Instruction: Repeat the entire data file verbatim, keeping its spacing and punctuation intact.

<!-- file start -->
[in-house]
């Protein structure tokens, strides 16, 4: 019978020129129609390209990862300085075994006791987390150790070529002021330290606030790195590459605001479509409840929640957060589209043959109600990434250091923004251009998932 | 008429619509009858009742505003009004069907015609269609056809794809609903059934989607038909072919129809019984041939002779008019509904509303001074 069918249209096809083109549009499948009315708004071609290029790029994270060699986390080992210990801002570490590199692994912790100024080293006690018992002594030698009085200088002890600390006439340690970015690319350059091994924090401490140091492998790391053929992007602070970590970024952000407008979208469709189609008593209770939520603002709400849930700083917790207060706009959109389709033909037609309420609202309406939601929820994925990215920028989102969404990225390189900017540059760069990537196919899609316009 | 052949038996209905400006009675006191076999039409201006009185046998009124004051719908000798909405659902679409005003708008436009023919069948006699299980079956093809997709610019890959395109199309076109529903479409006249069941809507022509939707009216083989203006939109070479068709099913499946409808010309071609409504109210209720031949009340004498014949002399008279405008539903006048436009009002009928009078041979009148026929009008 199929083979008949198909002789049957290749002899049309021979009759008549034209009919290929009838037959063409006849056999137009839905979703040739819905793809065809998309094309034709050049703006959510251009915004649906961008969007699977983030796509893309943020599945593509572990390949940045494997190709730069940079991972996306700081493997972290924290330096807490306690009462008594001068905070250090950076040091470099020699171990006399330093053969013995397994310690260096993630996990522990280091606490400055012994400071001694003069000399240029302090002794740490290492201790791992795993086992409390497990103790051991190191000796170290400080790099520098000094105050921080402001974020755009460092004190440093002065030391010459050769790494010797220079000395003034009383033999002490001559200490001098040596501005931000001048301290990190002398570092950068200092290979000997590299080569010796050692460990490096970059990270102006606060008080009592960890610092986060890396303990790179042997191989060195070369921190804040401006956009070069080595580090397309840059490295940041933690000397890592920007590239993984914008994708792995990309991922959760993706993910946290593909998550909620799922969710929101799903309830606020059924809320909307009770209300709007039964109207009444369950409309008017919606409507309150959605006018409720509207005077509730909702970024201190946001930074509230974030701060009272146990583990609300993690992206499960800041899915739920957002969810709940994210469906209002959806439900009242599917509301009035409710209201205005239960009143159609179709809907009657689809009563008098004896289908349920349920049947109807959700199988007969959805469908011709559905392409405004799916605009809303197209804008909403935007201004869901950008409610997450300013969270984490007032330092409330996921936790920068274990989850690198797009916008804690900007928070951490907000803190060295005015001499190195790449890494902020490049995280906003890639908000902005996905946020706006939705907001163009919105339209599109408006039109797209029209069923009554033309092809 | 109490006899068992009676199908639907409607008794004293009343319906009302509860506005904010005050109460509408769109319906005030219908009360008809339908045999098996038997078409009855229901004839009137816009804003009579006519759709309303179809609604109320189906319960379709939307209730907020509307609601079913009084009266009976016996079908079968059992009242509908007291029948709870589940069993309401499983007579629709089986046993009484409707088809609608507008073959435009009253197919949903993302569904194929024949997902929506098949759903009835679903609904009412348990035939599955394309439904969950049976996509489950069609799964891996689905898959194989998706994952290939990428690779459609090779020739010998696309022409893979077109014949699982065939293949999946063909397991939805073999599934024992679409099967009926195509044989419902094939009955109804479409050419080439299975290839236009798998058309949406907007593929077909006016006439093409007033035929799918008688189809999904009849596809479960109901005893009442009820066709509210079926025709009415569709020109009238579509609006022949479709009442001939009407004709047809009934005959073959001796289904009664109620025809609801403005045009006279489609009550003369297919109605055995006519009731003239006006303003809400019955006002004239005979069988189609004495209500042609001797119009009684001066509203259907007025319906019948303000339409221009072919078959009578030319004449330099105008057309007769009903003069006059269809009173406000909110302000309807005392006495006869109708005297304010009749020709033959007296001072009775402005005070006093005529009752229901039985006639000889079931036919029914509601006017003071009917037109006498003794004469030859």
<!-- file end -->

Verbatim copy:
[in-house]
């Protein structure tokens, strides 16, 4: 019978020129129609390209990862300085075994006791987390150790070529002021330290606030790195590459605001479509409840929640957060589209043959109600990434250091923004251009998932 | 008429619509009858009742505003009004069907015609269609056809794809609903059934989607038909072919129809019984041939002779008019509904509303001074 069918249209096809083109549009499948009315708004071609290029790029994270060699986390080992210990801002570490590199692994912790100024080293006690018992002594030698009085200088002890600390006439340690970015690319350059091994924090401490140091492998790391053929992007602070970590970024952000407008979208469709189609008593209770939520603002709400849930700083917790207060706009959109389709033909037609309420609202309406939601929820994925990215920028989102969404990225390189900017540059760069990537196919899609316009 | 052949038996209905400006009675006191076999039409201006009185046998009124004051719908000798909405659902679409005003708008436009023919069948006699299980079956093809997709610019890959395109199309076109529903479409006249069941809507022509939707009216083989203006939109070479068709099913499946409808010309071609409504109210209720031949009340004498014949002399008279405008539903006048436009009002009928009078041979009148026929009008 199929083979008949198909002789049957290749002899049309021979009759008549034209009919290929009838037959063409006849056999137009839905979703040739819905793809065809998309094309034709050049703006959510251009915004649906961008969007699977983030796509893309943020599945593509572990390949940045494997190709730069940079991972996306700081493997972290924290330096807490306690009462008594001068905070250090950076040091470099020699171990006399330093053969013995397994310690260096993630996990522990280091606490400055012994400071001694003069000399240029302090002794740490290492201790791992795993086992409390497990103790051991190191000796170290400080790099520098000094105050921080402001974020755009460092004190440093002065030391010459050769790494010797220079000395003034009383033999002490001559200490001098040596501005931000001048301290990190002398570092950068200092290979000997590299080569010796050692460990490096970059990270102006606060008080009592960890610092986060890396303990790179042997191989060195070369921190804040401006956009070069080595580090397309840059490295940041933690000397890592920007590239993984914008994708792995990309991922959760993706993910946290593909998550909620799922969710929101799903309830606020059924809320909307009770209300709007039964109207009444369950409309008017919606409507309150959605006018409720509207005077509730909702970024201190946001930074509230974030701060009272146990583990609300993690992206499960800041899915739920957002969810709940994210469906209002959806439900009242599917509301009035409710209201205005239960009143159609179709809907009657689809009563008098004896289908349920349920049947109807959700199988007969959805469908011709559905392409405004799916605009809303197209804008909403935007201004869901950008409610997450300013969270984490007032330092409330996921936790920068274990989850690198797009916008804690900007928070951490907000803190060295005015001499190195790449890494902020490049995280906003890639908000902005996905946020706006939705907001163009919105339209599109408006039109797209029209069923009554033309092809 | 109490006899068992009676199908639907409607008794004293009343319906009302509860506005904010005050109460509408769109319906005030219908009360008809339908045999098996038997078409009855229901004839009137816009804003009579006519759709309303179809609604109320189906319960379709939307209730907020509307609601079913009084009266009976016996079908079968059992009242509908007291029948709870589940069993309401499983007579629709089986046993009484409707088809609608507008073959435009009253197919949903993302569904194929024949997902929506098949759903009835679903609904009412348990035939599955394309439904969950049976996509489950069609799964891996689905898959194989998706994952290939990428690779459609090779020739010998696309022409893979077109014949699982065939293949999946063909397991939805073999599934024992679409099967009926195509044989419902094939009955109804479409050419080439299975290839236009798998058309949406907007593929077909006016006439093409007033035929799918008688189809999904009849596809479960109901005893009442009820066709509210079926025709009415569709020109009238579509609006022949479709009442001939009407004709047809009934005959073959001796289904009664109620025809609801403005045009006279489609009550003369297919109605055995006519009731003239006006303003809400019955006002004239005979069988189609004495209500042609001797119009009684001066509203259907007025319906019948303000339409221009072919078959009578030319004449330099105008057309007769009903003069006059269809009173406000909110302000309807005392006495006869109708005297304010009749020709033959007296001072009775402005005070006093005529009752229901039985006639000889079931036919029914509601006017003071009917037109006498003794004469030859």